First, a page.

"Where can I find out more about Friends?" Excellent!

Johan Maurer said...

Great comments, Unknown and Anonymous! I'm encouraged by this whole series so far....

Marshall Massey said...

Johan, it took me an extra couple of nudges from you before deciding to offer a comment here. So thank you, not just for the nudge, but for your persistence.

I sense in your words on “Friends” vs “Quakers”, and on Friends and Christianity and the Bible, and on the testimonies, a bit of dodginess that I am not sure Christ would approve of. The fact is, as we both know, that the overall Friends world is deeply divided on the second of those issues, and the division shows in how different members fall out on the first one. The fact is, too, that many Friends would feel very uncomfortable by the way your article suggests that its list of testimonies is, basically, representative of the testimonies all branches of Quakerism support. (I am personally sorry that there is no mention of any sort of environmental testimony on your list, and I know many others would be saddened by that too. And I see, on the left, a growing testimony on sweeping inclusiveness, which many on the right might be uncomfortable with since their own concern is more about faithfulness. It’s Troeltsch’s old church-sect distinction, which just never seems to go away, and all christian communities have to make decisions on where they sit sooner or later.)

These problems might be mostly resolvable by deciding, and then saying up front, that what you are speaking for is not the views of all Friends but the understanding of Quakerism held by your particular faith community. That frees you to be more forthright, and I believe that would be a healthy thing.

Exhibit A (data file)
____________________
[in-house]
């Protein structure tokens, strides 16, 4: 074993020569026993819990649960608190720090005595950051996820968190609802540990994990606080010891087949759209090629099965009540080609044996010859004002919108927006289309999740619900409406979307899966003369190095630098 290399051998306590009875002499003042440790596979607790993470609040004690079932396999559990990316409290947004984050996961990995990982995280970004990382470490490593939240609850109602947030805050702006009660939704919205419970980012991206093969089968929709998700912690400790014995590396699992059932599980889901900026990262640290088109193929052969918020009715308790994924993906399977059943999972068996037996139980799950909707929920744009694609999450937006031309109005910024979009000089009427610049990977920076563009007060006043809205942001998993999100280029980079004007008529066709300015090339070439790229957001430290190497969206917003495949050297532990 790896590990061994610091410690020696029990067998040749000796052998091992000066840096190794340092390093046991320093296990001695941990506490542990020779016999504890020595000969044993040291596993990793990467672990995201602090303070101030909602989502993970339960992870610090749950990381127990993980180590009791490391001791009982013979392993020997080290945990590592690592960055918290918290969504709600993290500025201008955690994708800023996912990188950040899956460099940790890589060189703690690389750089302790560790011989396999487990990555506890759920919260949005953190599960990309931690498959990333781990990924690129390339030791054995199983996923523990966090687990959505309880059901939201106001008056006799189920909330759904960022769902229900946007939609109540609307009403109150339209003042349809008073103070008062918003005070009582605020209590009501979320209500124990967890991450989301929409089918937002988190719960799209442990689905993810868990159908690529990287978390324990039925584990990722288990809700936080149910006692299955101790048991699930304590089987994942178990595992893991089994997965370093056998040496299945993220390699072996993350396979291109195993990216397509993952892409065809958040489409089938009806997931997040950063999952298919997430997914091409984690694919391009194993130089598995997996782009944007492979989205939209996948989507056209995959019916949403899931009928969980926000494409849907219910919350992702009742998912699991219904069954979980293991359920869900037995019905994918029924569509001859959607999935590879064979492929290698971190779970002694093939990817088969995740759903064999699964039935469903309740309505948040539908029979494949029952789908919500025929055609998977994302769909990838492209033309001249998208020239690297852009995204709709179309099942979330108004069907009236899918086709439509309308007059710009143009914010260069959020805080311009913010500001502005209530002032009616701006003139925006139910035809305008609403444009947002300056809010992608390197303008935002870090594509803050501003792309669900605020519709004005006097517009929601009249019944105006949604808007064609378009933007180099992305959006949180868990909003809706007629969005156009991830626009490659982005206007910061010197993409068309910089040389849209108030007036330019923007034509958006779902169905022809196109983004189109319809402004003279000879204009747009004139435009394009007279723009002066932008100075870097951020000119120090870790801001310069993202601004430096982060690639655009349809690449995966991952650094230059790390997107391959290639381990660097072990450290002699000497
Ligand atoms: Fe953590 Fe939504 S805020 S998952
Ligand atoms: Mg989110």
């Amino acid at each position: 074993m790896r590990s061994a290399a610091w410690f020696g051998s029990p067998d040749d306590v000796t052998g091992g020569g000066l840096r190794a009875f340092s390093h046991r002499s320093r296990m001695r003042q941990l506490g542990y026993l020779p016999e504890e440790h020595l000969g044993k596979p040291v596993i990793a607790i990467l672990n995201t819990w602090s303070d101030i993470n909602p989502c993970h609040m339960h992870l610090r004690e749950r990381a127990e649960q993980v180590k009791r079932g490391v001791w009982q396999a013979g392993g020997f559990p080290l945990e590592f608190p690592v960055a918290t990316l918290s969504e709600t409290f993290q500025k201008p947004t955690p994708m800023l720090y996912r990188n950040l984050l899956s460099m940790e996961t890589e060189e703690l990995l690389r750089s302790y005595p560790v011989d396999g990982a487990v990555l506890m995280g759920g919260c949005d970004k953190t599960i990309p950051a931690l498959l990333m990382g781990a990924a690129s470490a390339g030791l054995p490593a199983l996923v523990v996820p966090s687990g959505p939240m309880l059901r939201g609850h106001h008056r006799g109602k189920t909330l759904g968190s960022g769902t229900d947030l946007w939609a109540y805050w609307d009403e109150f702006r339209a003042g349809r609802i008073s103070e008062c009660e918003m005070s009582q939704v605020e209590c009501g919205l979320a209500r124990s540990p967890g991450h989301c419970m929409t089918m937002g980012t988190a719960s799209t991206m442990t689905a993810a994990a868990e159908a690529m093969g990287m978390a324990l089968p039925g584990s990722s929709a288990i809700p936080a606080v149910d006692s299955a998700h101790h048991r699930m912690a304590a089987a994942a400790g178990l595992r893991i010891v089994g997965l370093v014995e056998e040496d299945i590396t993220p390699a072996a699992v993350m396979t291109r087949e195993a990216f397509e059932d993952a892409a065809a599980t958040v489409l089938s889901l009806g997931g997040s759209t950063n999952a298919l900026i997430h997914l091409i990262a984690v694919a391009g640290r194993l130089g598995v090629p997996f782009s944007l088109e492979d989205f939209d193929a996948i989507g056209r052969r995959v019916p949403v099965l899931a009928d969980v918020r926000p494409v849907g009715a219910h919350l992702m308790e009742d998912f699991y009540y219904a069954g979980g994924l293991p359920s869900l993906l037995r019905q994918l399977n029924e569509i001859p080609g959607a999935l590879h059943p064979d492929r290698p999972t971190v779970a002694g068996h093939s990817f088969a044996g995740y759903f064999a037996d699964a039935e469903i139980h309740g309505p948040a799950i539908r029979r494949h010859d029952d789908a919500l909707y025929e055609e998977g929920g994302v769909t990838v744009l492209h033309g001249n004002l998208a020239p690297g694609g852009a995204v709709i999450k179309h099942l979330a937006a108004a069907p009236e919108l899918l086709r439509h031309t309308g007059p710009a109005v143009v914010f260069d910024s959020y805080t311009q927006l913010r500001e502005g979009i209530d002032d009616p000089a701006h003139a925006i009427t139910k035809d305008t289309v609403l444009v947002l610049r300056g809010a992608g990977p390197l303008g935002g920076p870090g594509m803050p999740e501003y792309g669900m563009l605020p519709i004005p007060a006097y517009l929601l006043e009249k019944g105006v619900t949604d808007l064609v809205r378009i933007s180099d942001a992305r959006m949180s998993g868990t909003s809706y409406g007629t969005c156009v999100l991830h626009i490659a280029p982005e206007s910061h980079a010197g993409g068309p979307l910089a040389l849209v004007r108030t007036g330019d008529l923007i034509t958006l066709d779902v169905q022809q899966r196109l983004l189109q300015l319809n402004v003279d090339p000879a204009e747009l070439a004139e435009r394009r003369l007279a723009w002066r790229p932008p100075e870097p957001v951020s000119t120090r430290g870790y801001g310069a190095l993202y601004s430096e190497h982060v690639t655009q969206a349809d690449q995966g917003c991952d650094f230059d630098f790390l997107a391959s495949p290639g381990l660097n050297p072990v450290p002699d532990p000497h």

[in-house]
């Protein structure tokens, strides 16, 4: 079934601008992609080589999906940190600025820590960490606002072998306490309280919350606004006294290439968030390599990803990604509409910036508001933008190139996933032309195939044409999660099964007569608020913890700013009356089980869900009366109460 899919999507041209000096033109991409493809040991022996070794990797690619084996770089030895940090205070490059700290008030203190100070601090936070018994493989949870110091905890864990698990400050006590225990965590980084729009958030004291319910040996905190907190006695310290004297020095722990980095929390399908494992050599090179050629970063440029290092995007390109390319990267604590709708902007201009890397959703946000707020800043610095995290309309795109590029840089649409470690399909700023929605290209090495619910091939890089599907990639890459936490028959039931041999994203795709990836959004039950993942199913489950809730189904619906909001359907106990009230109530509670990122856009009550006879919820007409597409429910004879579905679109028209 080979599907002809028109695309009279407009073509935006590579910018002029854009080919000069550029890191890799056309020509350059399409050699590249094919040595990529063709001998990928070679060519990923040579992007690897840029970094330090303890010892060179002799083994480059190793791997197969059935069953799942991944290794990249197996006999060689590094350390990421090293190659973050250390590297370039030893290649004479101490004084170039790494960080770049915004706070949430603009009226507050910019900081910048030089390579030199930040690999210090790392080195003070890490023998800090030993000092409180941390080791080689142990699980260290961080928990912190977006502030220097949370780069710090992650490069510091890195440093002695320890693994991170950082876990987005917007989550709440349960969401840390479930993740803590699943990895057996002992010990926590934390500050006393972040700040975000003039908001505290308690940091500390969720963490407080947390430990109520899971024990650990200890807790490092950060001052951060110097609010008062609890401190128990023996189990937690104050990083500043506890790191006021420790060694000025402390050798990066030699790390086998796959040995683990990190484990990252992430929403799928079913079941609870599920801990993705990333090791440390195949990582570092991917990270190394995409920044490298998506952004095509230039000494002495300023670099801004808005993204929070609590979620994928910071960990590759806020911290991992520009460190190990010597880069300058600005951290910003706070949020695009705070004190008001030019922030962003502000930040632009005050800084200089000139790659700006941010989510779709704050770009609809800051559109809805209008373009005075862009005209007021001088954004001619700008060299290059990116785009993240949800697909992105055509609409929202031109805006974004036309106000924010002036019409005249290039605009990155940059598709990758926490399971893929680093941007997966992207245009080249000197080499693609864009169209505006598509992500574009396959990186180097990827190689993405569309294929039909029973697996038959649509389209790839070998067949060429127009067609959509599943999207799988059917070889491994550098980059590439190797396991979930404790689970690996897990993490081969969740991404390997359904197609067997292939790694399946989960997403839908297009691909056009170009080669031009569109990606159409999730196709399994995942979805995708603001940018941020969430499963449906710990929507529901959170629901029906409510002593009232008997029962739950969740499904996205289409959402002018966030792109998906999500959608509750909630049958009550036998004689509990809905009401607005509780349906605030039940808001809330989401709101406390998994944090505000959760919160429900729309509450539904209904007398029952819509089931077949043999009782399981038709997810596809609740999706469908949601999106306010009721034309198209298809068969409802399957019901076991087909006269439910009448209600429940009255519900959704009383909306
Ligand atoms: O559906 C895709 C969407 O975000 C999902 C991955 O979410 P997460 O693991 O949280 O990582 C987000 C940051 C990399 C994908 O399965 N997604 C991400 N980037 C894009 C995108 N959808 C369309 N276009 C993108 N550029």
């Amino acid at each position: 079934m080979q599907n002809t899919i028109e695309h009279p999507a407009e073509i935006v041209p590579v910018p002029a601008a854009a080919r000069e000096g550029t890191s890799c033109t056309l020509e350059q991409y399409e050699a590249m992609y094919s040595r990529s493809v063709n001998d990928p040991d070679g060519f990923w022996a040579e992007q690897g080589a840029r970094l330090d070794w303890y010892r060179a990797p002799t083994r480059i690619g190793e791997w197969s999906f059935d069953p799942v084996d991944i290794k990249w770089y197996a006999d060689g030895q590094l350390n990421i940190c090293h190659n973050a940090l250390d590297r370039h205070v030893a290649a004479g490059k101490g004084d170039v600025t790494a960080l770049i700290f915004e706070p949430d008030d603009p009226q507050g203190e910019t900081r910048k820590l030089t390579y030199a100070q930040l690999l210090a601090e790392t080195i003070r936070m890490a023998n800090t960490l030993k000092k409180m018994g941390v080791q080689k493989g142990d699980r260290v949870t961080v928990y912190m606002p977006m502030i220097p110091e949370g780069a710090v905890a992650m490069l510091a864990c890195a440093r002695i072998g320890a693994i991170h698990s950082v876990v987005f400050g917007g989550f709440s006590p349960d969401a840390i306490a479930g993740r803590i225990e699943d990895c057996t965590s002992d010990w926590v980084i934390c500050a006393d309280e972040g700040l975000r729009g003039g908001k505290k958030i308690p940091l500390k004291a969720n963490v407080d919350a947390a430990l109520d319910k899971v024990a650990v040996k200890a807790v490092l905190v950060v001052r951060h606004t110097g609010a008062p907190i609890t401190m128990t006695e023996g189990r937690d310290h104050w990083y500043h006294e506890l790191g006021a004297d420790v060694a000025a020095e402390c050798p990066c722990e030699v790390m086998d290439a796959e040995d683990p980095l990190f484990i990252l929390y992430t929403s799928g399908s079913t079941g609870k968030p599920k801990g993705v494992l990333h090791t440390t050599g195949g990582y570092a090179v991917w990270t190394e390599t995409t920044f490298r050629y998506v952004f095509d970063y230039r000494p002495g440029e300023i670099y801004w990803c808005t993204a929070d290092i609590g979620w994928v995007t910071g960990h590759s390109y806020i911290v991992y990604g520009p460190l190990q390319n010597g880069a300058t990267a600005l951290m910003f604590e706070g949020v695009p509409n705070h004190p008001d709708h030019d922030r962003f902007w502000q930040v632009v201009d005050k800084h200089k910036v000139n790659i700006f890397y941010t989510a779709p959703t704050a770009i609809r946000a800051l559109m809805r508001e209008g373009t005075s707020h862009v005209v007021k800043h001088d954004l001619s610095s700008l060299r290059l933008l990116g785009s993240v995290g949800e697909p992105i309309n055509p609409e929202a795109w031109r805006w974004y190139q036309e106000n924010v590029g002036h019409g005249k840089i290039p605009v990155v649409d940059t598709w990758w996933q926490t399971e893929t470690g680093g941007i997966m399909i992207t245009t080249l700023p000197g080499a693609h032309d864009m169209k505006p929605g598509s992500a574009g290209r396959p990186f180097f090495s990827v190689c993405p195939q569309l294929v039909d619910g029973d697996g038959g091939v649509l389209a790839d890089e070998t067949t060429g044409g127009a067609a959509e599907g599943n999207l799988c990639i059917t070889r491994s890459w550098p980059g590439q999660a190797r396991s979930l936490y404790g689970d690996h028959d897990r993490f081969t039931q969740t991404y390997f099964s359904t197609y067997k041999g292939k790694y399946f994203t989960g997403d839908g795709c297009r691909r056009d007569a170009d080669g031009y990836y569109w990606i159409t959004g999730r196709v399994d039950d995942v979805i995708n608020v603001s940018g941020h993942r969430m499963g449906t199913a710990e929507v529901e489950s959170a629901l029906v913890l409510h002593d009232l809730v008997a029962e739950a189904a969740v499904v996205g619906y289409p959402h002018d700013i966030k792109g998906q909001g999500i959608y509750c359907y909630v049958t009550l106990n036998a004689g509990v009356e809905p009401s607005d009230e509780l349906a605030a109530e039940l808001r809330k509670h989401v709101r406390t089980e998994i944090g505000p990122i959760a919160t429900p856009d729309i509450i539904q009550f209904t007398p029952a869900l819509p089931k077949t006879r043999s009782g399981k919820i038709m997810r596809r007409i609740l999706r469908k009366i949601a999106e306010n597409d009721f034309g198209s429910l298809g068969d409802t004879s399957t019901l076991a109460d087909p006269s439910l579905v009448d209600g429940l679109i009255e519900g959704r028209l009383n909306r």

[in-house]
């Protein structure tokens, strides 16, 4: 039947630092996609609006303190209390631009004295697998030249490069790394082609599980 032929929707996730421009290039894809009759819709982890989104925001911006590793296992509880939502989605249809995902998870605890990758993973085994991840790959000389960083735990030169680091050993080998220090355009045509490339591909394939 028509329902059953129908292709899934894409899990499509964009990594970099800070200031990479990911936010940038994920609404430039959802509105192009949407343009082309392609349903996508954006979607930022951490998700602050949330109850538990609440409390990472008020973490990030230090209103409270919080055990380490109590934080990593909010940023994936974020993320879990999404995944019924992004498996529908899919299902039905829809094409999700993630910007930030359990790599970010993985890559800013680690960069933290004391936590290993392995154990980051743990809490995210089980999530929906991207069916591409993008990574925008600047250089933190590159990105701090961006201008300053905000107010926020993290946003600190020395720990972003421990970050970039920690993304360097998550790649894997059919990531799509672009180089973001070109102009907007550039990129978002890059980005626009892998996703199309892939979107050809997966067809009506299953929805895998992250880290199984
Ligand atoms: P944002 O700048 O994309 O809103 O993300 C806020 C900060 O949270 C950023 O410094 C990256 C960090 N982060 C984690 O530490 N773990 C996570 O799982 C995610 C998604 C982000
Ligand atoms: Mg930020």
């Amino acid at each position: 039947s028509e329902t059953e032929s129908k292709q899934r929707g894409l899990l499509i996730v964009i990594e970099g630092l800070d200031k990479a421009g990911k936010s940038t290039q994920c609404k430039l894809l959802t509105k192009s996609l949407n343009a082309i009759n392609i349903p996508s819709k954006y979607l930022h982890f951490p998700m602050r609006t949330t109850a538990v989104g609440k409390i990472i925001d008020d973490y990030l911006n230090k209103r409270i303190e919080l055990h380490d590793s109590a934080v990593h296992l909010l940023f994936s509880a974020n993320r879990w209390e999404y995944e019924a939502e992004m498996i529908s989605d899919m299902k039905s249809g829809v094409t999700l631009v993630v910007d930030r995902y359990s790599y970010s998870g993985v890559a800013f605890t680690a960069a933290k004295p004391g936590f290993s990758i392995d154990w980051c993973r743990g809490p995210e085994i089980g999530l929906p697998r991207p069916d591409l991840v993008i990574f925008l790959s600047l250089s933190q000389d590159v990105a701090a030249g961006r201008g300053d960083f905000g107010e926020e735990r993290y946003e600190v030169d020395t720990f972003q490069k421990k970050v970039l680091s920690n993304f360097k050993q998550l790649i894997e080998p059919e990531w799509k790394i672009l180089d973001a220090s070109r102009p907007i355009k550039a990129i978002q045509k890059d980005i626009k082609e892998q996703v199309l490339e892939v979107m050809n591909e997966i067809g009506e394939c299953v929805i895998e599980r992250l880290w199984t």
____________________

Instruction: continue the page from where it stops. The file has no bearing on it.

And getting back to what Christ would approve of: he had a gospel to convey, which was the heart of his own faith, and he commanded his disciples to preach it too. He might well be hoping that you will be following through. I don’t think it is necessary to preach a gospel in this particular essay, since that is not its purpose; but if a gospel, any gospel, is any large part of what you are as Friends, that fact needs a mention.

Johan Maurer said...

Many thanks, Marshall! I'm putting all these comments into the hands of the ultimate editors.

By the way, what do you-all think about the related resources made available on the North Valley Friends Church Web site? Should we link?

Marshall Massey said...

Should you link? I think that needs to be your community’s decision, based on your own sense of your own identity. How closely do you want your identity linked with theirs? If they change the essays they have posted, will you be passive or active? — how will you handle it?

RantWoman said...

Friend Marshall speaks my mind about making clear that the perspectives on your site reflect your particular community's understanding of the Divine, response to Divine call. (choose your phrasing.) I agree it would be nice to find some thing bout care of creation that your church unites with but in general making clear that this site reflects your Light also liberates you from having to cover everything other Friends might feel called to highlight.